Monday, November 30, 2015

Bill Mitchell — IMF continues with its wage-cutting line

In November 2015, the IMF released an IMF Staff Discussion Note (SDN/15/22) – Wage Moderation in Crises: Policy Considerations and Applications to the Euro Area – which purports to measure “the short-run economic impact of wage moderation and the implications for policy in the context of the euro area crisis”. It juxtaposes the impacts of the so-called internal devaluation approach with the impacts of Eurozone monetary policy. It recognises that the euro zone countries cannot use exchange rate depreciation to boost domestic demand but argues that instead, “lower nominal wage growth … and lower inflation or higher productivity growth relative to trading partners is needed”. The paper presents the standard mainstream arguments that: 1) wage cuts improve employment through increased competitiveness; 2) interest rate cuts stimulate overall spending; 3) quantitative easing stimulates overall spending. There is very little empirical evidence to support any of these statements, especially when fiscal austerity is accompanying these policy measures. The discussion does acknowledge wage cuts may be deflationary and “work in the opposite direction of the competitiveness affect”, in other words, domestic demand and overall growth declines. The unstated message is that internal devaluation doesn’t really improve competitiveness when it is imposed across the currency bloc and undermines domestic spending, which further impedes any export growth (because domestic income drives import demand).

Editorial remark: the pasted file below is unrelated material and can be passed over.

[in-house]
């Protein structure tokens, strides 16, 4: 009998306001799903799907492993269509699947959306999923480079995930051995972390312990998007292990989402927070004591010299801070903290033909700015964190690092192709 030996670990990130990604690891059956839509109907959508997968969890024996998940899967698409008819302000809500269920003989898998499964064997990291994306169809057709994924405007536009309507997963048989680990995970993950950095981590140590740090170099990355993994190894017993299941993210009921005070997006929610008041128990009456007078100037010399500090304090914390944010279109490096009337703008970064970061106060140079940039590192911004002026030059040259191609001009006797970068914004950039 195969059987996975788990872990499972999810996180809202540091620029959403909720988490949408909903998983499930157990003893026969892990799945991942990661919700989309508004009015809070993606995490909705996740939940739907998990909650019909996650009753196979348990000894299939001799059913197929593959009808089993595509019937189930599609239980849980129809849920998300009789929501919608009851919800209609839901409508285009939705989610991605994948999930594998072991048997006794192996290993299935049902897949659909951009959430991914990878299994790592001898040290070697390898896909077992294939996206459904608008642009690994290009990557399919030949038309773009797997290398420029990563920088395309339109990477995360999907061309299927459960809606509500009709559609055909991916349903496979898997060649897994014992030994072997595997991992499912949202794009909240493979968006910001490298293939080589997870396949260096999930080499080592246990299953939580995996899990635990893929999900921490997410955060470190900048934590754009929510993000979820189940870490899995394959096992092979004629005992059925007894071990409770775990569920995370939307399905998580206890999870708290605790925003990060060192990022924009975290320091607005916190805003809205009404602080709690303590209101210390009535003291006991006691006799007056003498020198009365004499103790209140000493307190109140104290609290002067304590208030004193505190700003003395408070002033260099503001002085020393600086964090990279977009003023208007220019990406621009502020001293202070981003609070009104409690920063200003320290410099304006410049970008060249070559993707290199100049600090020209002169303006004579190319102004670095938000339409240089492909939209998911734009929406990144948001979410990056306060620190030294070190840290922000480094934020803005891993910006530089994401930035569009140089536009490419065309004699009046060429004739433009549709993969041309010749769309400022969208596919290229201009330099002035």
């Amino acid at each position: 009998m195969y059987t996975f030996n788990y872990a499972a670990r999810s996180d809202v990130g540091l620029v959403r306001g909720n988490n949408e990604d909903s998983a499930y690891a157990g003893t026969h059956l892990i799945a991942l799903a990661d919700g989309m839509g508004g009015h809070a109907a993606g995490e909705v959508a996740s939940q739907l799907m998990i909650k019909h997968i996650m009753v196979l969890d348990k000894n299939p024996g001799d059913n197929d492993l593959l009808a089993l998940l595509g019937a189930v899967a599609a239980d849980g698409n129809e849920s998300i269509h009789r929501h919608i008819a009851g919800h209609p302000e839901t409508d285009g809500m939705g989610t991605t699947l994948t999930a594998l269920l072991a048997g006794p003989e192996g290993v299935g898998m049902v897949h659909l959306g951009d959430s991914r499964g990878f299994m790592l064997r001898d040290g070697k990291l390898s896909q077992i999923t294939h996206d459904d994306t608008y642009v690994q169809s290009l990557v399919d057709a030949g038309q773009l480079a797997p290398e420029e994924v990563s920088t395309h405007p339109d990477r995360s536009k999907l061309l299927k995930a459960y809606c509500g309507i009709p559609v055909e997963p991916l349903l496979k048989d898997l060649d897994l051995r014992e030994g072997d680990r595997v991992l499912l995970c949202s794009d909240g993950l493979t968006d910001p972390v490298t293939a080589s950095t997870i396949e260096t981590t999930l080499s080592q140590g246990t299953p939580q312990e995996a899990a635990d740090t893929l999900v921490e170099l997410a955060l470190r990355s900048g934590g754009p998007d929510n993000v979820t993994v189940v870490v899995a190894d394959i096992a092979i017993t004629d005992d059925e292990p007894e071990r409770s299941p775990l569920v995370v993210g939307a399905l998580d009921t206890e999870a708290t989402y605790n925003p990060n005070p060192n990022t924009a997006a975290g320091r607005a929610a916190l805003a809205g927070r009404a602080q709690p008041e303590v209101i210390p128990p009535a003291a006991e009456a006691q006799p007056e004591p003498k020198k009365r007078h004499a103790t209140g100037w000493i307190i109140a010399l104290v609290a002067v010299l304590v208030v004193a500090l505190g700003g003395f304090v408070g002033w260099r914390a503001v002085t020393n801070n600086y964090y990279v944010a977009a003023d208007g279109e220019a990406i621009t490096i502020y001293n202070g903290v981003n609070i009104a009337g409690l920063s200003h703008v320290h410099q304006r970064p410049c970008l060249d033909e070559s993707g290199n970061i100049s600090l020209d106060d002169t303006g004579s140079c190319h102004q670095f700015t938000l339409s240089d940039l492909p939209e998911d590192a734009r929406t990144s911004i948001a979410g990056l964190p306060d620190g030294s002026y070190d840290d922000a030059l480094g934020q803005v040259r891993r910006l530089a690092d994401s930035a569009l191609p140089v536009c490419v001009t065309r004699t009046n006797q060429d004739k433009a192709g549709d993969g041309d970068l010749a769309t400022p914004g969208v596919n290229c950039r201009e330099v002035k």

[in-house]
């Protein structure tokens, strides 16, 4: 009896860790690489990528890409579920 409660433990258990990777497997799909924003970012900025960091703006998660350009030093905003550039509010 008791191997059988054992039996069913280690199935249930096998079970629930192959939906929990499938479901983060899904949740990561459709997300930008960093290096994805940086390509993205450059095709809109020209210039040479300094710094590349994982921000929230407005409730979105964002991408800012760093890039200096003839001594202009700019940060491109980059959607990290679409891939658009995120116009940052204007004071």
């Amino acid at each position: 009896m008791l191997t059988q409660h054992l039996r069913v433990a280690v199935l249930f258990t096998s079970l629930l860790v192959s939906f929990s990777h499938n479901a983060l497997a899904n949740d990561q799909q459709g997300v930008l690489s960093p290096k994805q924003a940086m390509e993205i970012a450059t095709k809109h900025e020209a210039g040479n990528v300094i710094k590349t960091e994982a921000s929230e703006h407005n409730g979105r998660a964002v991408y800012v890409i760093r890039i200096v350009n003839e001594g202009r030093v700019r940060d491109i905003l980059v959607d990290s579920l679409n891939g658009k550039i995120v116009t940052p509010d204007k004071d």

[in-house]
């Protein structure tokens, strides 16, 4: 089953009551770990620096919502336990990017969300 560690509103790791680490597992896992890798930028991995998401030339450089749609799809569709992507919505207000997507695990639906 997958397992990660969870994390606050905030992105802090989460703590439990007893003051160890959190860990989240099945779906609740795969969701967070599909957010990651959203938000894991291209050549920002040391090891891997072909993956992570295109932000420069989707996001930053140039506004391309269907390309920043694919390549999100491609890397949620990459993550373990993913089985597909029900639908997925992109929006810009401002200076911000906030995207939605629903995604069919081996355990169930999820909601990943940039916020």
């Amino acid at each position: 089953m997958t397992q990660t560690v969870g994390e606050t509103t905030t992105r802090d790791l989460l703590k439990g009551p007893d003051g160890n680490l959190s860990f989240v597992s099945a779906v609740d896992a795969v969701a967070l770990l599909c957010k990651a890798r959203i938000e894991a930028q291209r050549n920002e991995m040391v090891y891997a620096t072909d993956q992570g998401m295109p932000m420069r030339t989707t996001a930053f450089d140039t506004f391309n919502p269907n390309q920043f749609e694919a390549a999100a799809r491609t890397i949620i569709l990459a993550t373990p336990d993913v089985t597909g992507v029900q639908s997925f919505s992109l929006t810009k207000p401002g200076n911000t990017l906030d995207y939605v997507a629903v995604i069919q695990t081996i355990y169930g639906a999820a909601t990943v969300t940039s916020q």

Continue bleeding the patient.

Bill Mitchell – billy blog
IMF continues with its wage-cutting line
Bill Mitchell | Professor in Economics and Director l Employment and Equof the Centre of Fulity (CofFEE), at University of Newcastle, NSW, Australia

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